On December 26, 2004 the President of India promulgated an Ordinance to amend the national patents law. The Ordinance came into force on January 1, 2005 marking the culmination of a decade long efforts by the Government of India to make the Patents Act compliant with the TRIPS Agreement. A Presidential Ordinance is, however, a temporary legislative measure. It will cease to operate at the expiration of six weeks from the reassembly of the Parliament. The Government of India has the onerous task of getting the Patents Amendment Bill, 2003 passed by the Parliament, which contains the same provisions as that of the Ordinance.
This Memo highlights some of the major amendments introduced by the Patents (Amendment) Ordinance, 2004.
(1) Product Patents for ‘Food’, ‘Drug’, and ‘Pharmaceuticals’
The Ordinance repealed the controversial Section 5 of the Indian Patents Act, 1970. For over three decades only processes were patentable in respect of inventions relating to ‘food, drug, and medicines’ and ‘substances produced by chemical processes’. From January 1, 2005, patents will be granted for all categories of inventions.
(2) Restrictions on ‘New Use’ diluted
The ‘new use for a known substance’ was not patentable so far. The Ordinance amended this provision and qualified the word ‘new use’ with the prefix ‘mere’. This makes only ‘mere new use’ unpatentable. While the interpretative scope of this amendment is yet to be seen, it is likely that this provision would lead to the acceptance of ‘Swiss-Type Claims’ in India.
(3) Patentability of Computer Programs – India moving closer to the EPO practices
The Patents Act originally excluded Computer program per se and mathematical and business methods from patentability. There has been wide spread criticism on the ambiguity of the wording of the law. The Ordinance attempts to remove this ambiguity by specifying that a computer program in combination with hardware is patentable. Also, it is specified that the technical applications of computer programs to industry is patentable.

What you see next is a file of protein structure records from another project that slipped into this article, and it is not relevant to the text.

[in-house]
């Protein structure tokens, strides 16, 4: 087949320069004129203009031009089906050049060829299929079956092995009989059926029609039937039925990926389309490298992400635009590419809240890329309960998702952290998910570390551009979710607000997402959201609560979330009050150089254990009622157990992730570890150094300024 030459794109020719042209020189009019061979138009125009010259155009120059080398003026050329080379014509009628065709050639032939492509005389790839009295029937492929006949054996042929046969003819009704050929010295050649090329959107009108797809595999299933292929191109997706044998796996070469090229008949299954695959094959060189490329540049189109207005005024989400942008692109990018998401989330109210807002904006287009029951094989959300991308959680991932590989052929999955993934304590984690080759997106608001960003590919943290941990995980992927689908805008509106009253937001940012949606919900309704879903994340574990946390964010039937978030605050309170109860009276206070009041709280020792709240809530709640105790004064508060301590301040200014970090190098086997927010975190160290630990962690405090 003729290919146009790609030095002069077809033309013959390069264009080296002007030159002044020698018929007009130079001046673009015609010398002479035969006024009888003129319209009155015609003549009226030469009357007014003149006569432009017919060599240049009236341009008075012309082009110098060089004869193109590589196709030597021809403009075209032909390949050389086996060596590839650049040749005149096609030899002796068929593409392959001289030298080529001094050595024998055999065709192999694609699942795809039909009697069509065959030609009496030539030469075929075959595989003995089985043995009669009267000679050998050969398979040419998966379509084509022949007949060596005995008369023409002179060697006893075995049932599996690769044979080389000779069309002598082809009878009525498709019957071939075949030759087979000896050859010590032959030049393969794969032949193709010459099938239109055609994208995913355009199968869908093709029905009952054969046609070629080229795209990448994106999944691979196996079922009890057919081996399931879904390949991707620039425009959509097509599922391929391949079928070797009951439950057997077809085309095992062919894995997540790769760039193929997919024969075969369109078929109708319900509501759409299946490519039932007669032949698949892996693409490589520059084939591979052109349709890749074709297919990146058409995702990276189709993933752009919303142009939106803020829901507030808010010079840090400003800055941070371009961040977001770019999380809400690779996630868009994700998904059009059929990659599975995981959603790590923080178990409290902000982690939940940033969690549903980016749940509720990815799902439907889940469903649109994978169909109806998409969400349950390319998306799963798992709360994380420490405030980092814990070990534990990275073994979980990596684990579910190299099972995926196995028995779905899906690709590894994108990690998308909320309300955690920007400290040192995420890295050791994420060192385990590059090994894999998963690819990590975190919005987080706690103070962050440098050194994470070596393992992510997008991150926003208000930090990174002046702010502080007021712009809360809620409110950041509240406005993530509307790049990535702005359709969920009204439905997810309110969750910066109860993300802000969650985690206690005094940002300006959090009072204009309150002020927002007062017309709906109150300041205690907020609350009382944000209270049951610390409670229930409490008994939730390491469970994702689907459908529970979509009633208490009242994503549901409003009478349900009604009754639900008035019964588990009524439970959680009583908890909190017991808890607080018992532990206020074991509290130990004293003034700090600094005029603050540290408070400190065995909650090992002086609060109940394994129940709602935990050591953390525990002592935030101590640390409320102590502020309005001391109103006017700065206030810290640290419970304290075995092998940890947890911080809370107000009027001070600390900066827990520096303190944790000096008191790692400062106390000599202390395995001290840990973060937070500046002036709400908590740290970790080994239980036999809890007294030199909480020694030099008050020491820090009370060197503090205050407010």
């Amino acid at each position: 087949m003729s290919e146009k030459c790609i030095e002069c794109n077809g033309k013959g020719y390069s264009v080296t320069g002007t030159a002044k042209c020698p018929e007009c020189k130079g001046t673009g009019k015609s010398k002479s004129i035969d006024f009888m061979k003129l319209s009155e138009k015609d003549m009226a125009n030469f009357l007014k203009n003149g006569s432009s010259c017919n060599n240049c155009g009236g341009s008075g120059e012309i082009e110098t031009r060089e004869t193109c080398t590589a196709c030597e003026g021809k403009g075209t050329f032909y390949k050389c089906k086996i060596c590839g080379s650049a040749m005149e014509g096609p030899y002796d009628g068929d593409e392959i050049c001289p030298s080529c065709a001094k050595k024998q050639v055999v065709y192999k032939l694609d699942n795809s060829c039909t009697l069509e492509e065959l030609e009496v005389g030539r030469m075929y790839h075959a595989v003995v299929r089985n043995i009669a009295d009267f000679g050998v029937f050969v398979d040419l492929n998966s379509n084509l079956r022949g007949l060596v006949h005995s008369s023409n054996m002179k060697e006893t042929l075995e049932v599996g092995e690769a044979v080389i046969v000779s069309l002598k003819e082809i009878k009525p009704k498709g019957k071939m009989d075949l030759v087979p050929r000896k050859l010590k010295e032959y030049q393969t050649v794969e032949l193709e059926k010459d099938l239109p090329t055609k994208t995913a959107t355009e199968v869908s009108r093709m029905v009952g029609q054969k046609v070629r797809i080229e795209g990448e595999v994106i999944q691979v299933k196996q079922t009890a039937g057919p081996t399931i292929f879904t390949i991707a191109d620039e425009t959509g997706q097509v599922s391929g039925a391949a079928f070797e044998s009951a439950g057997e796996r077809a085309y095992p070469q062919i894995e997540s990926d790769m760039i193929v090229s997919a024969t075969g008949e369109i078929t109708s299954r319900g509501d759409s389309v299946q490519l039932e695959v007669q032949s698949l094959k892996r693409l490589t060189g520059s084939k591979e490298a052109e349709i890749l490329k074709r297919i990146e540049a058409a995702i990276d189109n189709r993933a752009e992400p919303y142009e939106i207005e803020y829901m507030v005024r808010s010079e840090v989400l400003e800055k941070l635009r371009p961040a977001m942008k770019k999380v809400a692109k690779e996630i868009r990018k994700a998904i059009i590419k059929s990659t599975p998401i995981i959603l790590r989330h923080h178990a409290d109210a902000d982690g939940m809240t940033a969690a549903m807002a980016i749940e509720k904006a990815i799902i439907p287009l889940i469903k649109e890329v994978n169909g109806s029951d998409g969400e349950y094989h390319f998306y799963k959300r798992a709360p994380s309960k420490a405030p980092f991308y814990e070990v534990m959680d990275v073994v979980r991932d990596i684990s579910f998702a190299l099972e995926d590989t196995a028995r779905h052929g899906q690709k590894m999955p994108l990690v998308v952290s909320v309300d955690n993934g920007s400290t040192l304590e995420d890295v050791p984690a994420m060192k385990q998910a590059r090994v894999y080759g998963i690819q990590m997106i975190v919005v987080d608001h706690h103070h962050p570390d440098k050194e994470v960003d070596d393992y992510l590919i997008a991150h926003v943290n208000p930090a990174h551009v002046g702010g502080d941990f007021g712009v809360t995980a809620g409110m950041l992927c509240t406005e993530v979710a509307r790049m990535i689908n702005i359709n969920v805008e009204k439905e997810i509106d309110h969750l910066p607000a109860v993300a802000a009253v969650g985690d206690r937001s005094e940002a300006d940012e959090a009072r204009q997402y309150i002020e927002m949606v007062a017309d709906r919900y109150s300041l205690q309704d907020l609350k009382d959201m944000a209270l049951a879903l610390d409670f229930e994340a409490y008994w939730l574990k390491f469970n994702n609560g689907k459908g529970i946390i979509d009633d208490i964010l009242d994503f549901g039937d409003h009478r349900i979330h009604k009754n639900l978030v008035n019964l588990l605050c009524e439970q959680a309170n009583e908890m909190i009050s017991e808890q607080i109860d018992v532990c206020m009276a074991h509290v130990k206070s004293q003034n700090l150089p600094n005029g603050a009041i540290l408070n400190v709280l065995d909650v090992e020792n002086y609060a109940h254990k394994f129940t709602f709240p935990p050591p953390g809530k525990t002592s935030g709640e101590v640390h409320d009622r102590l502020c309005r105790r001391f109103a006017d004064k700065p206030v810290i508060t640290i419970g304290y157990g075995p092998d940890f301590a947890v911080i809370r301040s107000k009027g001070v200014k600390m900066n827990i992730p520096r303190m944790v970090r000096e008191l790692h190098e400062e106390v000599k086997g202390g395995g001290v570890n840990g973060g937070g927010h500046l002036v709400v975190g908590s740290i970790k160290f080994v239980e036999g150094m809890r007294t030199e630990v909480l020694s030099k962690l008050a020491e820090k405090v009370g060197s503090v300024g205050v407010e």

(4) No more ‘Exclusive Marketing Rights’ and ‘Mail Box’ Applications
The Ordinance repealed the provisions concerning ‘Exclusive Marketing Rights’ (EMRs) and ‘the WTO/Mail Box’ Applications. This is yet another provision that was subjected to heated debates at the WTO and in the Indian Parliament. EMRs are transitional protection for inventions relating to medicines and agro-chemicals that India had to provide for 10 years ending January 1, 2005. India failed to do so, until 1999, which lead to disputes at the WTO. The Ordinance recognizes all EMRs granted and provides that all EMR applications currently pending will be treated as the Request for Examination of the corresponding Mail Box Application.
(5) WTO Doha Concessions recognized - Compulsory License for export of patented pharmaceutical products
The Doha Declaration on TRIPS and Public Health permitted export of patented pharmaceutical products to any country having insufficient or no manufacturing capacity. The Ordinance recognizes this provision. Compulsory license shall be available for export of patented pharmaceutical products like the antiretroviral drugs to countries like the South Africa.
(6) Representations can be made opposing the grant of patent (known in India as pre-grant opposition
So far India provided for opposition to patent applications once the application is accepted and the acceptance is advertised in the Gazette of India. The Ordinance has provided for post grant opposition, however includes a provision to file Representations by any person as soon as the application is published opposing the grant of patent. The Representation may include a statement and evidence to prove that the subject invention is not patentable. However, a Representation shall be entertained only when a request for examination of the application has been filed.
(7) Forms Simplified
Now, a single Form [Form 1, as amended] is prescribed for filing all types of patent applications (Convention Application, PCT National Phase Application, Divisional Application or Patent of Addition). This substantially simplifies the filing formalities. The format of the Form 1 has also been changed into a computer friendly one, keeping in view of the prospect of moving into an e-filing system in the near future.